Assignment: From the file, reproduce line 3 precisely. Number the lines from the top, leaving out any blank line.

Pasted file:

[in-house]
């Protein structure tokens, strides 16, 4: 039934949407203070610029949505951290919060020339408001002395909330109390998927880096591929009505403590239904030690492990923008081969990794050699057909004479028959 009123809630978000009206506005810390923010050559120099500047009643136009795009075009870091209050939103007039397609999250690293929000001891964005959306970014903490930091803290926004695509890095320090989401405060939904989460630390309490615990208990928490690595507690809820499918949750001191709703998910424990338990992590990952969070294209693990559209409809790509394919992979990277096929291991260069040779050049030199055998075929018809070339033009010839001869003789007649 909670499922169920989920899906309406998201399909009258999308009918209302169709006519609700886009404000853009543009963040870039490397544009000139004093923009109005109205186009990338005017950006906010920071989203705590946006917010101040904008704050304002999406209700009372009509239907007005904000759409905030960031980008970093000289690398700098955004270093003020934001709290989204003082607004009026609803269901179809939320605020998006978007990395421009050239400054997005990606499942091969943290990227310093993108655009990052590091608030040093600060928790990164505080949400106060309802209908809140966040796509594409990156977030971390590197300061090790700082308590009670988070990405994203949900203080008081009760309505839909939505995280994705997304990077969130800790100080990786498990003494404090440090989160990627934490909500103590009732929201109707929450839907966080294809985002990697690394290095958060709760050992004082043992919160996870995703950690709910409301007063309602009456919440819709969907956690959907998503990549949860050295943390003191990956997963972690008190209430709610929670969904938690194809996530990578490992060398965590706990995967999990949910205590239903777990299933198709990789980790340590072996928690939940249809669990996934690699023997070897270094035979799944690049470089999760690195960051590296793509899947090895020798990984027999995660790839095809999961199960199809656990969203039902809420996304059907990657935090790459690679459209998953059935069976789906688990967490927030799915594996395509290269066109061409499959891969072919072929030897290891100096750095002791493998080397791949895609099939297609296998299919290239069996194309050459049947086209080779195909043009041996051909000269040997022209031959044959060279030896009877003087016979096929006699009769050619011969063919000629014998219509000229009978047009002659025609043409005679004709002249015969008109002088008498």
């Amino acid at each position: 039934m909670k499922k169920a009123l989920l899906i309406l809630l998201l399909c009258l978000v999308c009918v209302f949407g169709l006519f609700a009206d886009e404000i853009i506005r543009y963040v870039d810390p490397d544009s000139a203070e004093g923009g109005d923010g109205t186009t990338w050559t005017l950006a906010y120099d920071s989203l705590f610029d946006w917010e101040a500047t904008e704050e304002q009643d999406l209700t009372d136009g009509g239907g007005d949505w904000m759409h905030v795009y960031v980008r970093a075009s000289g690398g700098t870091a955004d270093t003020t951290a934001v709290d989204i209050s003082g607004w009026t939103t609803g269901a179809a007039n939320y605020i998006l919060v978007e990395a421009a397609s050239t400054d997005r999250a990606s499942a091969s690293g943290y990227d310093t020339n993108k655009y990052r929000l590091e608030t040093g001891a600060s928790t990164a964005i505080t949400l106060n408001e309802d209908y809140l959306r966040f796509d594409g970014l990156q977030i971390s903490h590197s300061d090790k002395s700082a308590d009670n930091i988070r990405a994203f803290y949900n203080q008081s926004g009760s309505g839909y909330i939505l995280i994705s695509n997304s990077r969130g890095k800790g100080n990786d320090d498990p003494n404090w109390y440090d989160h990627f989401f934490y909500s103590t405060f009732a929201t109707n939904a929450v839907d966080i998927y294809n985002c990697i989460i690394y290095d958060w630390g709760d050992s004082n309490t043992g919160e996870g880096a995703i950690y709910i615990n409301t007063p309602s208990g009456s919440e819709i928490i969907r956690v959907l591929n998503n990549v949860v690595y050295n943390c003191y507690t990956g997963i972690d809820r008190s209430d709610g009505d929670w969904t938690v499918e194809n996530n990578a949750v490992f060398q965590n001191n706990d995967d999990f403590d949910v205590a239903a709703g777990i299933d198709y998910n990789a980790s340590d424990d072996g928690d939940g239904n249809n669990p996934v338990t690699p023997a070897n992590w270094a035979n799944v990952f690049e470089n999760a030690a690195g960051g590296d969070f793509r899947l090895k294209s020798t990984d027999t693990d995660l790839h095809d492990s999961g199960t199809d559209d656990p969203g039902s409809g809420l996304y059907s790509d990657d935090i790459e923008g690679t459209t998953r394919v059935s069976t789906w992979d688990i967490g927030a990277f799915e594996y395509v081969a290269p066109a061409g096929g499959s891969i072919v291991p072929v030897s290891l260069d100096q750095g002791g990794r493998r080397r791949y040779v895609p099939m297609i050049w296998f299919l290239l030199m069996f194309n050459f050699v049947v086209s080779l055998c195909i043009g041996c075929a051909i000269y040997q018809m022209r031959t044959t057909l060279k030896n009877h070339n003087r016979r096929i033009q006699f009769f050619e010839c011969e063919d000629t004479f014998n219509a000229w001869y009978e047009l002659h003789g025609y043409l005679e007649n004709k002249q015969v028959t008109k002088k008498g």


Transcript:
């Amino acid at each position: 039934m909670k499922k169920a009123l989920l899906i309406l809630l998201l399909c009258l978000v999308c009918v209302f949407g169709l006519f609700a009206d886009e404000i853009i506005r543009y963040v870039d810390p490397d544009s000139a203070e004093g923009g109005d923010g109205t186009t990338w050559t005017l950006a906010y120099d920071s989203l705590f610029d946006w917010e101040a500047t904008e704050e304002q009643d999406l209700t009372d136009g009509g239907g007005d949505w904000m759409h905030v795009y960031v980008r970093a075009s000289g690398g700098t870091a955004d270093t003020t951290a934001v709290d989204i209050s003082g607004w009026t939103t609803g269901a179809a007039n939320y605020i998006l919060v978007e990395a421009a397609s050239t400054d997005r999250a990606s499942a091969s690293g943290y990227d310093t020339n993108k655009y990052r929000l590091e608030t040093g001891a600060s928790t990164a964005i505080t949400l106060n408001e309802d209908y809140l959306r966040f796509d594409g970014l990156q977030i971390s903490h590197s300061d090790k002395s700082a308590d009670n930091i988070r990405a994203f803290y949900n203080q008081s926004g009760s309505g839909y909330i939505l995280i994705s695509n997304s990077r969130g890095k800790g100080n990786d320090d498990p003494n404090w109390y440090d989160h990627f989401f934490y909500s103590t405060f009732a929201t109707n939904a929450v839907d966080i998927y294809n985002c990697i989460i690394y290095d958060w630390g709760d050992s004082n309490t043992g919160e996870g880096a995703i950690y709910i615990n409301t007063p309602s208990g009456s919440e819709i928490i969907r956690v959907l591929n998503n990549v949860v690595y050295n943390c003191y507690t990956g997963i972690d809820r008190s209430d709610g009505d929670w969904t938690v499918e194809n996530n990578a949750v490992f060398q965590n001191n706990d995967d999990f403590d949910v205590a239903a709703g777990i299933d198709y998910n990789a980790s340590d424990d072996g928690d939940g239904n249809n669990p996934v338990t690699p023997a070897n992590w270094a035979n799944v990952f690049e470089n999760a030690a690195g960051g590296d969070f793509r899947l090895k294209s020798t990984d027999t693990d995660l790839h095809d492990s999961g199960t199809d559209d656990p969203g039902s409809g809420l996304y059907s790509d990657d935090i790459e923008g690679t459209t998953r394919v059935s069976t789906w992979d688990i967490g927030a990277f799915e594996y395509v081969a290269p066109a061409g096929g499959s891969i072919v291991p072929v030897s290891l260069d100096q750095g002791g990794r493998r080397r791949y040779v895609p099939m297609i050049w296998f299919l290239l030199m069996f194309n050459f050699v049947v086209s080779l055998c195909i043009g041996c075929a051909i000269y040997q018809m022209r031959t044959t057909l060279k030896n009877h070339n003087r016979r096929i033009q006699f009769f050619e010839c011969e063919d000629t004479f014998n219509a000229w001869y009978e047009l002659h003789g025609y043409l005679e007649n004709k002249q015969v028959t008109k002088k008498g």